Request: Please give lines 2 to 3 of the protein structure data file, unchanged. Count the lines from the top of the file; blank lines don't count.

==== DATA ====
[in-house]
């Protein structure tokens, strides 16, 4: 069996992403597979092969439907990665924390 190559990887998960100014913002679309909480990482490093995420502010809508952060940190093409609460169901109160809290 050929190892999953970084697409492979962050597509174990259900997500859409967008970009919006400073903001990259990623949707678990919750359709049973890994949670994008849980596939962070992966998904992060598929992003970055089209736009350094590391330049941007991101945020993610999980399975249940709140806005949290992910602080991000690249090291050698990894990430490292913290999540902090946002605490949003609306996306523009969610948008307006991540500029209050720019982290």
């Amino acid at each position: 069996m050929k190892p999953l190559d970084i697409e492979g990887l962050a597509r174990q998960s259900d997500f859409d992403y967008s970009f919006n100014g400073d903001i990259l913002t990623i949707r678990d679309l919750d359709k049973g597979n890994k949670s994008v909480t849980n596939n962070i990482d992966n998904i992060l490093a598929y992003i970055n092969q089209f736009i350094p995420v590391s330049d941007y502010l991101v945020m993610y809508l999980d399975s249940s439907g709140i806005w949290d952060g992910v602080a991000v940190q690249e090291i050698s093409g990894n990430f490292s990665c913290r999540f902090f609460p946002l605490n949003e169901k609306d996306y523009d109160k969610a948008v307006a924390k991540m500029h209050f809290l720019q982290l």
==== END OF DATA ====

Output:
């Protein structure tokens, strides 16, 4: 069996992403597979092969439907990665924390 190559990887998960100014913002679309909480990482490093995420502010809508952060940190093409609460169901109160809290 050929190892999953970084697409492979962050597509174990259900997500859409967008970009919006400073903001990259990623949707678990919750359709049973890994949670994008849980596939962070992966998904992060598929992003970055089209736009350094590391330049941007991101945020993610999980399975249940709140806005949290992910602080991000690249090291050698990894990430490292913290999540902090946002605490949003609306996306523009969610948008307006991540500029209050720019982290």
């Amino acid at each position: 069996m050929k190892p999953l190559d970084i697409e492979g990887l962050a597509r174990q998960s259900d997500f859409d992403y967008s970009f919006n100014g400073d903001i990259l913002t990623i949707r678990d679309l919750d359709k049973g597979n890994k949670s994008v909480t849980n596939n962070i990482d992966n998904i992060l490093a598929y992003i970055n092969q089209f736009i350094p995420v590391s330049d941007y502010l991101v945020m993610y809508l999980d399975s249940s439907g709140i806005w949290d952060g992910v602080a991000v940190q690249e090291i050698s093409g990894n990430f490292s990665c913290r999540f902090f609460p946002l605490n949003e169901k609306d996306y523009d109160k969610a948008v307006a924390k991540m500029h209050f809290l720019q982290l």